10mm Education requested


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priv8ter
April 23, 2003, 03:29 PM
There is a possibility that a 10mm Auto could be in my future, and I was just looking for some information on it.

What kind of information? Is the kick 'bad' when compared to .40 S&W and .45 ACP?

When I get into reloading, can it be downloaded efficiently for fun, cheap target practice?

Does it suffer out of shorter barrels like .45 is said to, or does it still get sufficient velocity to expand?

Is it the 'Magical Bullet'?

(I know...placement, placement, placement.)

Greg

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12-34hom
April 23, 2003, 04:06 PM
Use the search function here and at TFL. There should be answers to any questions you might have.

www.glocktalk.com also has some excellent information on the 10mm.

12-34hom.

Grayrider
April 23, 2003, 04:20 PM
priv8ter,


What kind of information? Is the kick 'bad' when compared to .40 S&W and .45 ACP?

If you are used to 40 and 45 then no. I shot 45 exclusively for years before rediscovering 10mm. I can not really tell the difference depending on the gun I use. Funny how much a difference that seems to make with 10mm.

When I get into reloading, can it be downloaded efficiently for fun, cheap target practice?

Yup. One of the cool things about 10mm is that if you load it soft, it recoils soft. Load it hot, it recoils hotter. There is flexability that does not exist in 9, 40, or 45.

Does it suffer out of shorter barrels like .45 is said to, or does it still get sufficient velocity to expand?

Well you probably won't have a short barrel, but if you do it should have plenty of velocity. The hotter loads are screaming anyway, so a drop won't be noticable.

Is it the 'Magical Bullet'?

Depends on the load & bullet. I trust it with my life. I use a couple different loads for defense--for summer and winter. I have seen the expansion first hand after going through building materials, and it was impressive. I would trust 45 and 40 as well, but I like the reach and accuracy of the 10 in my rural locale. As you said, placement is important.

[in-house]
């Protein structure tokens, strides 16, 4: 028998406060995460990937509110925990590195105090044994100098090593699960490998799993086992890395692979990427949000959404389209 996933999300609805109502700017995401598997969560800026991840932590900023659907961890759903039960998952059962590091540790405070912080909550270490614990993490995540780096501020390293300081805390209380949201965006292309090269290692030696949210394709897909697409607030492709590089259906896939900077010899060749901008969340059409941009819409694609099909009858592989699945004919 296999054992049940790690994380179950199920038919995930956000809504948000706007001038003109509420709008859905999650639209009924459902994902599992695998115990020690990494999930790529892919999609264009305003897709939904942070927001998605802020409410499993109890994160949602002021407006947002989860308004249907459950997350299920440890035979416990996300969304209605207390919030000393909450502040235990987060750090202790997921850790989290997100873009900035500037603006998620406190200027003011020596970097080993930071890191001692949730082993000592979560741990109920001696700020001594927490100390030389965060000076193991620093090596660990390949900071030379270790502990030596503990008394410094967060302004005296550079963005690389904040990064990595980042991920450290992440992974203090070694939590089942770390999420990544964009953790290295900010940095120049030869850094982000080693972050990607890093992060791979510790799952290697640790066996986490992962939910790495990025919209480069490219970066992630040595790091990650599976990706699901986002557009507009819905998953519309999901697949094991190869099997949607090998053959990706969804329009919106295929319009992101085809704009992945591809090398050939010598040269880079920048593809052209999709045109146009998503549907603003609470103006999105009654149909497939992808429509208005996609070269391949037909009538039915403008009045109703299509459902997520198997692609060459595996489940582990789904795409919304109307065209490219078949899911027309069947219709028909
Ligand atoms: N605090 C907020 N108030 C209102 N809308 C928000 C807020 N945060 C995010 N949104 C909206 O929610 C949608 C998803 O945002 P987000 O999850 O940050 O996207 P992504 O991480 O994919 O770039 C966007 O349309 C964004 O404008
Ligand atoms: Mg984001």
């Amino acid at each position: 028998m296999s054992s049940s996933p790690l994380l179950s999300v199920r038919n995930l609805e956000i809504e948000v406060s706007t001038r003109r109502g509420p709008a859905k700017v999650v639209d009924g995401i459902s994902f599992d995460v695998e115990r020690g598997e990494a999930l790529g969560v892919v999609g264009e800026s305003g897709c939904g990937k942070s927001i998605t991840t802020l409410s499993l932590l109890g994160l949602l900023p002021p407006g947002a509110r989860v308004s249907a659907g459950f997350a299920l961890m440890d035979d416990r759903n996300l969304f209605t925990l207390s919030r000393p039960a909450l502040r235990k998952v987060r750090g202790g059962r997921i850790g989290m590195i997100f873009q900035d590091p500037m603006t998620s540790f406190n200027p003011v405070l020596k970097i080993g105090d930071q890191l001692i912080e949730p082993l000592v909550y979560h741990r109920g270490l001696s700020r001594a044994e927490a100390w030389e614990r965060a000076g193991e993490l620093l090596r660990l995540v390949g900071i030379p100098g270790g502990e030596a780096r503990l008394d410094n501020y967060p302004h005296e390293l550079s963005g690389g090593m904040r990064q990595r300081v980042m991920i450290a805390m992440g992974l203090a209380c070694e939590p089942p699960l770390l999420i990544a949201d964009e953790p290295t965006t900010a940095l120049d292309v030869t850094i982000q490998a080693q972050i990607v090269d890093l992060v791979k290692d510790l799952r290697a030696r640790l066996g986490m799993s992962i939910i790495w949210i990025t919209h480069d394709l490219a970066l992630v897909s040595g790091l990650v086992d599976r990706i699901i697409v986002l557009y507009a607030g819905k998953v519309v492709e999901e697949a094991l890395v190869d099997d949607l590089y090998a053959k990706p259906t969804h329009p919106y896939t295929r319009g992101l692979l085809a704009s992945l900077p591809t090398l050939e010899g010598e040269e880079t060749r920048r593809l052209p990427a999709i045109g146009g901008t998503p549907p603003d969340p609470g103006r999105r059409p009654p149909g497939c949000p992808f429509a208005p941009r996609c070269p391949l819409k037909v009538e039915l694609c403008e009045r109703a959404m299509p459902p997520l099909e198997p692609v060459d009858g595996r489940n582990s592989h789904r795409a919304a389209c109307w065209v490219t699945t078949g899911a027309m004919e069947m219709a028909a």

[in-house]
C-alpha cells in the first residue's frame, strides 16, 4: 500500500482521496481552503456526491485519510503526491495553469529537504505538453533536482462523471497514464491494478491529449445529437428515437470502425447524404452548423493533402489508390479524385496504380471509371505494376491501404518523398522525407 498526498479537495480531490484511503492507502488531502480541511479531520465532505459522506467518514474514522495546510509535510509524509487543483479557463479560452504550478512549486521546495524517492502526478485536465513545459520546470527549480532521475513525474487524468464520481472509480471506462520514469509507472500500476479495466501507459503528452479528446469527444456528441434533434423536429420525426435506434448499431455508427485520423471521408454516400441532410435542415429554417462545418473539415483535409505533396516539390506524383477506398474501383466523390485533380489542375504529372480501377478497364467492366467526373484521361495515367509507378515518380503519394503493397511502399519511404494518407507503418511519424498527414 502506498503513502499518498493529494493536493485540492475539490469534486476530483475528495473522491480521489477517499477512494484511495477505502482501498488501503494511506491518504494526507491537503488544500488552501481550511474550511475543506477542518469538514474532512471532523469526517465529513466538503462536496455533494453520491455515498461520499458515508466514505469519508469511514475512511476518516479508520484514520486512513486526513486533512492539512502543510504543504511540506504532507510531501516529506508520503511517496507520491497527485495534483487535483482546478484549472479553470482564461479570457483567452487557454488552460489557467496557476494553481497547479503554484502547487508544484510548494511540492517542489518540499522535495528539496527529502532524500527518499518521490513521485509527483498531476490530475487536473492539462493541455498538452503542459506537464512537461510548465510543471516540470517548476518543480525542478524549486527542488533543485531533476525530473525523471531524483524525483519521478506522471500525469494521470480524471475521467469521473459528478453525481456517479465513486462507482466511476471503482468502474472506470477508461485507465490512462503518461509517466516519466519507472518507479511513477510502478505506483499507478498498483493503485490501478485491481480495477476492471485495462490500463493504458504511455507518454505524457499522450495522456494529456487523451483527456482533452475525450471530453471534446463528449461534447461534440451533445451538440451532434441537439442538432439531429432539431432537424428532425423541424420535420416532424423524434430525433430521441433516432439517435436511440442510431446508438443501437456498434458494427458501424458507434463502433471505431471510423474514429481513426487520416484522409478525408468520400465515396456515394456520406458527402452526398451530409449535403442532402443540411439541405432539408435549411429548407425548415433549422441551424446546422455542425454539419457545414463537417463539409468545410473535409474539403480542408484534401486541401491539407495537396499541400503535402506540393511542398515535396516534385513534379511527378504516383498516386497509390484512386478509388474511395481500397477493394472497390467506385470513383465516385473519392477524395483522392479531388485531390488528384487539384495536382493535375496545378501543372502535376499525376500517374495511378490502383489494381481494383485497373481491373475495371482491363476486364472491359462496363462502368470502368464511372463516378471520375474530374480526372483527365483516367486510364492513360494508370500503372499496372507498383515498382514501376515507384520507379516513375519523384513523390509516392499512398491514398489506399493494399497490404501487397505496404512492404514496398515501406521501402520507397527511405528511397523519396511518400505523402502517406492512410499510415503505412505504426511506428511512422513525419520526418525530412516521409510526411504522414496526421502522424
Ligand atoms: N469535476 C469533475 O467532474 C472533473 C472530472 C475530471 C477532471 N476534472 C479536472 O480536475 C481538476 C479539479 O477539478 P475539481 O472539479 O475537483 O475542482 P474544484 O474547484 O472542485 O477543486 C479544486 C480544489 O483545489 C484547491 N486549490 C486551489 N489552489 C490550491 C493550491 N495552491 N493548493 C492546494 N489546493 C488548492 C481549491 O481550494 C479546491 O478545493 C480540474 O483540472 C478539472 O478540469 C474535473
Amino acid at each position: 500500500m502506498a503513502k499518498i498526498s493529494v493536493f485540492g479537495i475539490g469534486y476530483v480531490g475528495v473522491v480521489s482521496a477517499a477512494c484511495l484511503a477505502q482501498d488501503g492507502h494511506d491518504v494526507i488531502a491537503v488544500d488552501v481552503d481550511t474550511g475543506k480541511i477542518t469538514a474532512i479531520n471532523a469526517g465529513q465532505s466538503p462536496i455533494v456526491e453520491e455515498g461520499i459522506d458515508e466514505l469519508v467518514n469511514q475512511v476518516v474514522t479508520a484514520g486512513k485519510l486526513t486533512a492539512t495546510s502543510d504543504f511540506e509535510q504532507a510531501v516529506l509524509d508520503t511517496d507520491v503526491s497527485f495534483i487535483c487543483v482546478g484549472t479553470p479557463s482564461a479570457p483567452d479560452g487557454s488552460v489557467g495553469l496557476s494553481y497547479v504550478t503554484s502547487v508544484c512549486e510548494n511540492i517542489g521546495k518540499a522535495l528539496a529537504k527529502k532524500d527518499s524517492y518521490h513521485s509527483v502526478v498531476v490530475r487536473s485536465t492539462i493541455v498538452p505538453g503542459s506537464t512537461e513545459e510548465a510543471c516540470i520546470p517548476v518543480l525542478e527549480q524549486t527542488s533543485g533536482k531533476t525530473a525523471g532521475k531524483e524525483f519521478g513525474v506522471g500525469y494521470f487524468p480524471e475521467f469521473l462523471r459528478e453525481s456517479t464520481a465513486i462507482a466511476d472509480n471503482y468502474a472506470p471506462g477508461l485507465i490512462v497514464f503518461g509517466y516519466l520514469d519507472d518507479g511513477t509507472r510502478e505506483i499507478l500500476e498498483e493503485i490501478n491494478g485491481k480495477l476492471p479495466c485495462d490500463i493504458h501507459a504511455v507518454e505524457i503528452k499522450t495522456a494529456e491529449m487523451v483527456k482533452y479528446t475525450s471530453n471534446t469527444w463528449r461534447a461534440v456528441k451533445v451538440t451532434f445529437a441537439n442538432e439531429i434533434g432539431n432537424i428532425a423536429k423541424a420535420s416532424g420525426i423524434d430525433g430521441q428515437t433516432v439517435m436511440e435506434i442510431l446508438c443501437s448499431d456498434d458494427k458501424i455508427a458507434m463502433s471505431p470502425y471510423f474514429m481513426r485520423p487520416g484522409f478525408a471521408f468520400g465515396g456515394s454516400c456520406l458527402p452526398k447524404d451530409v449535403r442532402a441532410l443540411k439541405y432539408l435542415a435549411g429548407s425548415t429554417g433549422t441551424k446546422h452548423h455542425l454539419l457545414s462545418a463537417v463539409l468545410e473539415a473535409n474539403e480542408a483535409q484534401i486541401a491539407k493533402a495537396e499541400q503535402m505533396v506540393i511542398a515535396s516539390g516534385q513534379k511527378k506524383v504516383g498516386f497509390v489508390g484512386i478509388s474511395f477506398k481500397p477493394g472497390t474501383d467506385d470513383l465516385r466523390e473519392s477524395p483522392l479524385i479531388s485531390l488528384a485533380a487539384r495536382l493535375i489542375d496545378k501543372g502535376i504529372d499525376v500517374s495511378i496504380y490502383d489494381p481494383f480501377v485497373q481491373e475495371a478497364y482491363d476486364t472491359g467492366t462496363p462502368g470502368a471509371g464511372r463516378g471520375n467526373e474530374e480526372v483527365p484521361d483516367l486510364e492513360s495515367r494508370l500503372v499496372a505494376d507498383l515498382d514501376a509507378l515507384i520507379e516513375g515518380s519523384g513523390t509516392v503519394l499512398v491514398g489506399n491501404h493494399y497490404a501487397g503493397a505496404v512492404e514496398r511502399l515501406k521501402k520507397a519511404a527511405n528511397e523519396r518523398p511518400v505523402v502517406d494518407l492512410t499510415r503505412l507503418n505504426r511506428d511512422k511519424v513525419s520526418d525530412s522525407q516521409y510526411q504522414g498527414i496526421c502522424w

GR

tetchaje1
April 23, 2003, 05:22 PM
priv8ter,
You generally do not want to go below 4" on the barrel of a 10mm firearm. (The glock 29 makes up for it's 3.8" barrel with the polygonal rifling.) The reason is because nearly all 10mm autos have 4.25-5" barrels and therefore the powders used in the ammo are slower burning than needed to get the bullets moving fast enough to be effective. Velocity attrition in sub 4" barrels is really pretty staggering...

priv8ter
April 23, 2003, 07:44 PM
The glock 29 was exactly what I was thinking of...

Gordy Wesen
April 24, 2003, 01:35 AM
The Glock 29 is my rural carry choice. Similar recoil to the Glock 30 in .45 but the recoil impulse is a little different. Great gun. You won't regret it.

MCNETT
April 24, 2003, 01:45 AM
The recoil from my G29 with my loads (200XTP @ 1175fps, G29) is quite controllable. I can load down to sub-.40 levels if I so choose and the factory spring will cycle the action smoothly. And don't listen to the naysayers on velocity. Take a trip to the 10Ring at Glock Talk and do a search for "MCNETT G29", you will find some of my research into this exact subject.
-Mike

euclid
April 24, 2003, 11:00 PM
I own a G20 and reload for it. The 10mm is, in my opinion, the most versatile auto cartridge on the market. Period. You generate loads that go from wimpy to diesel as fast as one can say "Damn. That dis not suck."

poof...

blades67
April 25, 2003, 12:55 AM
My Glock 20, firing a West Coast 180 grain plated flat point, over 6.5 grains of Unique with a Winchester primer has less felt recoil than my Kimber Custom II firing a Berry's plated 200 grain flat point over 6.5 grains of Unique with a Winchester primer. Does that help?

Grayrider
April 25, 2003, 10:21 AM
Blades67 is making a good point. You can play with the 10mm loads and get some pretty neat affects in terms of recoil. The comparison to 40 is interesting in this respect. You can get lower pressures with the 10mm at the same velocity and bullet weight. That coupled with a generally heavier gun with heavier springs means you get less felt recoil with 10mm than some other calibers with similar performance. I have noticed this particularly in my 1076. It handles fast with the "FBI" loads.

GR

NordicG3K
April 27, 2003, 02:15 AM
In my TOTALLY objective opinion I would have to say that the 10mm Auto is the best cartridge you can get for an autoloader! It can do everything a 9mm, .40 S&W, .357 Sig and .45 can do, and better.

Did I mention that I like it? :D

caz223
April 28, 2003, 09:00 PM
I never thought it was that much more powerful until I borrowed a friend's glock 20 to shoot a steel plate match. (Instead of my .45, for more capacity.)
You should have seen the steel dance!
Let's see, what's more firepower?
15 rounds of 10mm, or 8 rounds of .45?
Hmmmm, let me see....
I bought that very gun a few weeks later, to be followed by another 10mm, 6 months later.

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